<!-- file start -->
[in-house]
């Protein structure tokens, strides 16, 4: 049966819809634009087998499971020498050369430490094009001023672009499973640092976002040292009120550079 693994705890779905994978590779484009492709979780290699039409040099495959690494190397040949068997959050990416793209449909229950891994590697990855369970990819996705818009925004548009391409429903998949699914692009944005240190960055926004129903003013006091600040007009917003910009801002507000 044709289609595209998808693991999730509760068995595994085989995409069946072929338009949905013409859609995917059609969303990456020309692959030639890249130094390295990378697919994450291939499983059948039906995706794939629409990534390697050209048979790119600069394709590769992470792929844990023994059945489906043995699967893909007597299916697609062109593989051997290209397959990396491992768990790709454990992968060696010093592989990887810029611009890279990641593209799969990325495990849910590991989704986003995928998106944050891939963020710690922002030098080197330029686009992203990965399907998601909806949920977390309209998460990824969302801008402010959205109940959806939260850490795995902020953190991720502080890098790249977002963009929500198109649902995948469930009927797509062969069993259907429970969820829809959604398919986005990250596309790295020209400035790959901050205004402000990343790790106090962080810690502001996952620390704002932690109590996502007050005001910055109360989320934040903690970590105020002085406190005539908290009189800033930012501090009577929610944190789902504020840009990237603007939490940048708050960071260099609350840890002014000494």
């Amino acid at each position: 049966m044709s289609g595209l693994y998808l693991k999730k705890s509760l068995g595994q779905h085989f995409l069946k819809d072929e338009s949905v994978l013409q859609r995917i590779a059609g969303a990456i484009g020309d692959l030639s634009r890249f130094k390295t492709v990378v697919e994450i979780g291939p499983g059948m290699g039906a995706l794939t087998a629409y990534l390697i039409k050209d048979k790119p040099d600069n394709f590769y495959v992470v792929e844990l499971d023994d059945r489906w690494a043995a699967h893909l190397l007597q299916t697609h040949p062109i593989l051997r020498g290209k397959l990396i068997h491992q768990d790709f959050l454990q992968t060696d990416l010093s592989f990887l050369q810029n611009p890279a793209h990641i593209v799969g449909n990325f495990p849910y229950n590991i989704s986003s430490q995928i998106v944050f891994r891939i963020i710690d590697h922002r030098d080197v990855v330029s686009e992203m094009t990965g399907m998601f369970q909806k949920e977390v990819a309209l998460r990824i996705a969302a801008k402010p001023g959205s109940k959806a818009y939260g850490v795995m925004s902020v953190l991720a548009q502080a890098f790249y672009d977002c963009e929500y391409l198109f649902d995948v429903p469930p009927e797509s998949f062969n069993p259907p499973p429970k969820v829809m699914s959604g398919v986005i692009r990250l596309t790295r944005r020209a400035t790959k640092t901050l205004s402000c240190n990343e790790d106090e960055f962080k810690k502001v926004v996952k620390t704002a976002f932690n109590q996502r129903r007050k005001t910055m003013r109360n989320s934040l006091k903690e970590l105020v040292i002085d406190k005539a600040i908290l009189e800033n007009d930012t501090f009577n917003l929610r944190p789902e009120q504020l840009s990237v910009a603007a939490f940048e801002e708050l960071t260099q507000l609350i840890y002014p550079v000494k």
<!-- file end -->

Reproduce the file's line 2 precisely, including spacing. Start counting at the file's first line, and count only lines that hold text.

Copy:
């Protein structure tokens, strides 16, 4: 049966819809634009087998499971020498050369430490094009001023672009499973640092976002040292009120550079 693994705890779905994978590779484009492709979780290699039409040099495959690494190397040949068997959050990416793209449909229950891994590697990855369970990819996705818009925004548009391409429903998949699914692009944005240190960055926004129903003013006091600040007009917003910009801002507000 044709289609595209998808693991999730509760068995595994085989995409069946072929338009949905013409859609995917059609969303990456020309692959030639890249130094390295990378697919994450291939499983059948039906995706794939629409990534390697050209048979790119600069394709590769992470792929844990023994059945489906043995699967893909007597299916697609062109593989051997290209397959990396491992768990790709454990992968060696010093592989990887810029611009890279990641593209799969990325495990849910590991989704986003995928998106944050891939963020710690922002030098080197330029686009992203990965399907998601909806949920977390309209998460990824969302801008402010959205109940959806939260850490795995902020953190991720502080890098790249977002963009929500198109649902995948469930009927797509062969069993259907429970969820829809959604398919986005990250596309790295020209400035790959901050205004402000990343790790106090962080810690502001996952620390704002932690109590996502007050005001910055109360989320934040903690970590105020002085406190005539908290009189800033930012501090009577929610944190789902504020840009990237603007939490940048708050960071260099609350840890002014000494």